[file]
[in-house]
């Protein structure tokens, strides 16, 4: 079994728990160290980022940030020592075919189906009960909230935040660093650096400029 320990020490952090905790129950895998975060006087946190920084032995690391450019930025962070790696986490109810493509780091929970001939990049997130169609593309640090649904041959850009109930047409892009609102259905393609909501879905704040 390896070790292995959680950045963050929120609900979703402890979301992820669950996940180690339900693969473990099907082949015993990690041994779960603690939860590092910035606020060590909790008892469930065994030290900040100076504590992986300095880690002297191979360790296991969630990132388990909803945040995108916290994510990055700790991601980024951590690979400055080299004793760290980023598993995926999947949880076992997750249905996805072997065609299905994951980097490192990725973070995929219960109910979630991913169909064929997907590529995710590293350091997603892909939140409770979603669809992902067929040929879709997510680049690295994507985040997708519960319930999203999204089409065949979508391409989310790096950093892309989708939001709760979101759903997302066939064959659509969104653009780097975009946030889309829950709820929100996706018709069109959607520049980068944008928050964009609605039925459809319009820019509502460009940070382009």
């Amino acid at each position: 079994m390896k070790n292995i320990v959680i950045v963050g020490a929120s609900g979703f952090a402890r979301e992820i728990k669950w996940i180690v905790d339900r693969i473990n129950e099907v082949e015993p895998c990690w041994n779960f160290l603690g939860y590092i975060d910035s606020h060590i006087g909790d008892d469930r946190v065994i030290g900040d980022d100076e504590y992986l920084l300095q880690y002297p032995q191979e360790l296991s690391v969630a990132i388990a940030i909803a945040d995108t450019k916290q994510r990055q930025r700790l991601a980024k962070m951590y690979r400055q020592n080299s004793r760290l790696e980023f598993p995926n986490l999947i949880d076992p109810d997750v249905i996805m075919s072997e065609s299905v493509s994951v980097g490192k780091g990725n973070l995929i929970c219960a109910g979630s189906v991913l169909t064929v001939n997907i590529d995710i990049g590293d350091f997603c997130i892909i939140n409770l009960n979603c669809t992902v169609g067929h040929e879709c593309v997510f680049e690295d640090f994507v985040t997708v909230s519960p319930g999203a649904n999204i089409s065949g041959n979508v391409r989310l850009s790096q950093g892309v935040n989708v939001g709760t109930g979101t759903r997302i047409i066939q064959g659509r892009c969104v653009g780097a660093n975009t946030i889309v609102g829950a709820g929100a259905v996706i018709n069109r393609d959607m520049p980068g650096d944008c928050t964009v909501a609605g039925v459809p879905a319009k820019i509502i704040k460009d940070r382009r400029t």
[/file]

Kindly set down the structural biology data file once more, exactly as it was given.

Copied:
[in-house]
């Protein structure tokens, strides 16, 4: 079994728990160290980022940030020592075919189906009960909230935040660093650096400029 320990020490952090905790129950895998975060006087946190920084032995690391450019930025962070790696986490109810493509780091929970001939990049997130169609593309640090649904041959850009109930047409892009609102259905393609909501879905704040 390896070790292995959680950045963050929120609900979703402890979301992820669950996940180690339900693969473990099907082949015993990690041994779960603690939860590092910035606020060590909790008892469930065994030290900040100076504590992986300095880690002297191979360790296991969630990132388990909803945040995108916290994510990055700790991601980024951590690979400055080299004793760290980023598993995926999947949880076992997750249905996805072997065609299905994951980097490192990725973070995929219960109910979630991913169909064929997907590529995710590293350091997603892909939140409770979603669809992902067929040929879709997510680049690295994507985040997708519960319930999203999204089409065949979508391409989310790096950093892309989708939001709760979101759903997302066939064959659509969104653009780097975009946030889309829950709820929100996706018709069109959607520049980068944008928050964009609605039925459809319009820019509502460009940070382009």
């Amino acid at each position: 079994m390896k070790n292995i320990v959680i950045v963050g020490a929120s609900g979703f952090a402890r979301e992820i728990k669950w996940i180690v905790d339900r693969i473990n129950e099907v082949e015993p895998c990690w041994n779960f160290l603690g939860y590092i975060d910035s606020h060590i006087g909790d008892d469930r946190v065994i030290g900040d980022d100076e504590y992986l920084l300095q880690y002297p032995q191979e360790l296991s690391v969630a990132i388990a940030i909803a945040d995108t450019k916290q994510r990055q930025r700790l991601a980024k962070m951590y690979r400055q020592n080299s004793r760290l790696e980023f598993p995926n986490l999947i949880d076992p109810d997750v249905i996805m075919s072997e065609s299905v493509s994951v980097g490192k780091g990725n973070l995929i929970c219960a109910g979630s189906v991913l169909t064929v001939n997907i590529d995710i990049g590293d350091f997603c997130i892909i939140n409770l009960n979603c669809t992902v169609g067929h040929e879709c593309v997510f680049e690295d640090f994507v985040t997708v909230s519960p319930g999203a649904n999204i089409s065949g041959n979508v391409r989310l850009s790096q950093g892309v935040n989708v939001g709760t109930g979101t759903r997302i047409i066939q064959g659509r892009c969104v653009g780097a660093n975009t946030i889309v609102g829950a709820g929100a259905v996706i018709n069109r393609d959607m520049p980068g650096d944008c928050t964009v909501a609605g039925v459809p879905a319009k820019i509502i704040k460009d940070r382009r400029t």